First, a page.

Browns running out of miracles
By Will Graves
The Associated Press
PITTSBURGH — Baker Mayfield has no problem with Freddie Kitchens’ fashion sense.
The fact the Cleveland Browns head coach decided to wear a T-shirt that read “Pittsburgh started it” in the run-up to a rematch with the Steelers was no big deal to Kitchens’ quarterback.
“It’s just a T-shirt,” Mayfield said. “I’ve done much worse.”
Besides, Mayfield’s headwear following a baffling 20-13 loss to Pittsburgh on Sunday provided a more apt message on where the Browns find themselves heading into the final month of what is looking like another lost season.
“Miracle,” read the black cap Mayfield sported postgame after Cleveland dropped to 5-7 with four games remaining.
Fitting, because the Browns likely need one if they want to have any shot at playing in January. While Cleveland’s remaining schedule is user friendly, the Browns will probably need to win out and get some help after letting an early 10-point lead disappear while falling to the Steelers (7-5) on the road for the 16th straight time.
“We can’t lose anymore,” Cleveland defensive tackle Sheldon Richardson said. “It’s just that simple. One week at a time and we on to the next week. We dropped the ball on this week, on to next week. Short-term memory.”
Or maybe it’s long-term agony.
The Browns are in danger of missing the playoffs for the 20th time in 21 seasons since the franchise returned in 1999. Not exactly what they had in mind following a series of high-profile moves that turned Cleveland into a trendy pick to win the AFC North. The optimism of August has faded into the reality of December. The division title is already out of reach and unless the Browns get some serious help from the teams above them, so is any shot at the playoffs.
“We’re going to come back, go to the lab and hope to not be in this situation again the rest of the season,” running back Kareem Hunt said.
The problem, of course, is that the Browns have already been in this situation too many times. A brutal early schedule dropped them into a 2-6 hole. Three straight victories — including an emphatic drumming of the Steelers on Nov. 14 — provided hope the team had turned the corner. Instead, Cleveland finds itself spinning in circles.
It didn’t appear that way in the opening 25 minutes against undermanned Pittsburgh. When Mayfield found Hunt for a 15-yard touchdown pass in the middle of the second quarter, Cleveland was up by 10 and the Steelers and rookie quarterback Devlin “Duck” Hodges were going nowhere.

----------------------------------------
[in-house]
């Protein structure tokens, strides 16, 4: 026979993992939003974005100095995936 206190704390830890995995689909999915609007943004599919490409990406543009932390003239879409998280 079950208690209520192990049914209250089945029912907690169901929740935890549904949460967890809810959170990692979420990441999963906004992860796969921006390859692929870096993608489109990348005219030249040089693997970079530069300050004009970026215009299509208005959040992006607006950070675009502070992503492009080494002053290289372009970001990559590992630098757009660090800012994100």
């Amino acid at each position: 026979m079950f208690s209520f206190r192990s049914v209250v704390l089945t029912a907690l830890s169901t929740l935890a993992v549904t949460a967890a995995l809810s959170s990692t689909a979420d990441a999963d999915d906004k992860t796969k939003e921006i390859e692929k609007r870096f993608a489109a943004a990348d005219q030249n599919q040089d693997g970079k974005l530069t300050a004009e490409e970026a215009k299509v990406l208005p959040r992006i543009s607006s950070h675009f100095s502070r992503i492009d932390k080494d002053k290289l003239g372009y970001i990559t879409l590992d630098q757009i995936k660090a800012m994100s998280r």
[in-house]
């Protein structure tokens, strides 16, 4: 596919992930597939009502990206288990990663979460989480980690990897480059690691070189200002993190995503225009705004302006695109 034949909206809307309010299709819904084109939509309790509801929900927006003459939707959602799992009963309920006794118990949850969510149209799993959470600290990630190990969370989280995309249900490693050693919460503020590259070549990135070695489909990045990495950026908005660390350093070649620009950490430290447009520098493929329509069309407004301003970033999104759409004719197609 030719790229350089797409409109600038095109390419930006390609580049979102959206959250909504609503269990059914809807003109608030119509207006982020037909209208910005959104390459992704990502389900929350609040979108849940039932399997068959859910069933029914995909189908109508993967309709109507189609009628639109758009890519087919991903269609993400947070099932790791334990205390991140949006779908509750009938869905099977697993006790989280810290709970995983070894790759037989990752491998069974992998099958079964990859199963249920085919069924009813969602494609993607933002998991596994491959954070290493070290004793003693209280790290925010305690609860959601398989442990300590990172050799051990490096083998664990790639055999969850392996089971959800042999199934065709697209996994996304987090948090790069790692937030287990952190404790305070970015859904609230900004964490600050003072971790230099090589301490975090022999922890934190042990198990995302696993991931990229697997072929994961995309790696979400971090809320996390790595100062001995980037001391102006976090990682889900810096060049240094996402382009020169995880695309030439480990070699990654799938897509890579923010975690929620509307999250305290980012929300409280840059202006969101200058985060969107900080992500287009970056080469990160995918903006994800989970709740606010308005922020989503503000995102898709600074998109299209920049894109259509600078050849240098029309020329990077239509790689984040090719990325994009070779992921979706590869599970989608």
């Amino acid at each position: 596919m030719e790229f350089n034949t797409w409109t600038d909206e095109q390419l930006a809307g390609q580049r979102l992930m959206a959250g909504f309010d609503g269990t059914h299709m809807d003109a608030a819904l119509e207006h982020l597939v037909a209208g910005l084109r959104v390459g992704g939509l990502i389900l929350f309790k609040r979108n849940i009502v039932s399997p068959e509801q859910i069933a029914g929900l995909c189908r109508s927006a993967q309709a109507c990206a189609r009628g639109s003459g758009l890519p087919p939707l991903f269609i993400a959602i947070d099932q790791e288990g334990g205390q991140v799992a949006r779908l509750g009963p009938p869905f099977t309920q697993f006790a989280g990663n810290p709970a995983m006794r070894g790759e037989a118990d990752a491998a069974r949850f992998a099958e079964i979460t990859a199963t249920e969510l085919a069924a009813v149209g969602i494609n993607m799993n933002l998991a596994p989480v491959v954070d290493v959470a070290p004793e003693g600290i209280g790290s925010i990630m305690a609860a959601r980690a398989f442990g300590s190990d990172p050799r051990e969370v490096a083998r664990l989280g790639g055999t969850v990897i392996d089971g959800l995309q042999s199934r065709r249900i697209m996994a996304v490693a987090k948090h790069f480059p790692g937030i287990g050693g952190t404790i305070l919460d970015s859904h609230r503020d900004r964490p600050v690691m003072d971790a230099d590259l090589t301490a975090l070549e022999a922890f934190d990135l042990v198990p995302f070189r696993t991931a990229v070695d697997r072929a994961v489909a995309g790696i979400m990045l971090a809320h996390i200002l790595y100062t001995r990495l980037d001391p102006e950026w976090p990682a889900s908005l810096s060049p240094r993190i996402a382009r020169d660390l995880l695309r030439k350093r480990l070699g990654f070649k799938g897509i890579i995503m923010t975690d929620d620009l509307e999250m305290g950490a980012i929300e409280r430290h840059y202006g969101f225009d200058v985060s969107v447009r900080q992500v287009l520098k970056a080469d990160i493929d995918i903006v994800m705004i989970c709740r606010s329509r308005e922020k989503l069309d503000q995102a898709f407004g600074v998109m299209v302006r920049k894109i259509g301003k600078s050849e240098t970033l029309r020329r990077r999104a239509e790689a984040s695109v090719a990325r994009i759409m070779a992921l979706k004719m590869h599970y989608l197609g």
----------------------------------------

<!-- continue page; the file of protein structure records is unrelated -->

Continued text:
The game swung in the final minutes of the first half. Hodges started taking advantage of a Browns secondary missing safety Damarious Randall — who did not make the trip after being benched for undisclosed reasons — and cornerback Robert Jackson, who left in the first half with an ankle injury and did not return. Hodges hit James Washington for a 39-yard lob to set up a field goal and later found Washington for a 30-yard touchdown that drew Pittsburgh even.
Mayfield then smacked his right (throwing) hand on the helmet of Steelers linebacker Bud Dupree just before the break. Mayfield returned for the second half wearing a padded white glove to help him deal with what the Kitchens described as a bruise.
Though Mayfield stressed he wasn’t in pain, he finished 18 of 32 for 196 yards with a touchdown and a pick on Cleveland’s final offensive snap when his pass intended for Jarvis Landry sailed high and into the arms of Pittsburgh’s Joe Haden.
Kitchens, who wore the shirt on Friday night at the request of his daughters, is pretty sure his team’s issues have nothing to do with his wardrobe.
“The T-shirt didn’t cause us to give up 40-yard passes,” Kitchens said. “We were ready to play. That’s the only thing people need to be concerned about. We were ready to play.”
But not quite ready to win in a place where they haven’t been on the right side of the score at the final gun since 2003. A two-score lead, a rookie quarterback on the other side of the ball and Pro Bowlers stuffed into the offensive huddle couldn’t keep the Browns from finding themselves in an all-too familiar position: trudging to the visitor’s locker room wondering how it slipped away.
“Our hopes aren’t dead,” Richardson said. “It’s unlikely but we’ll see.”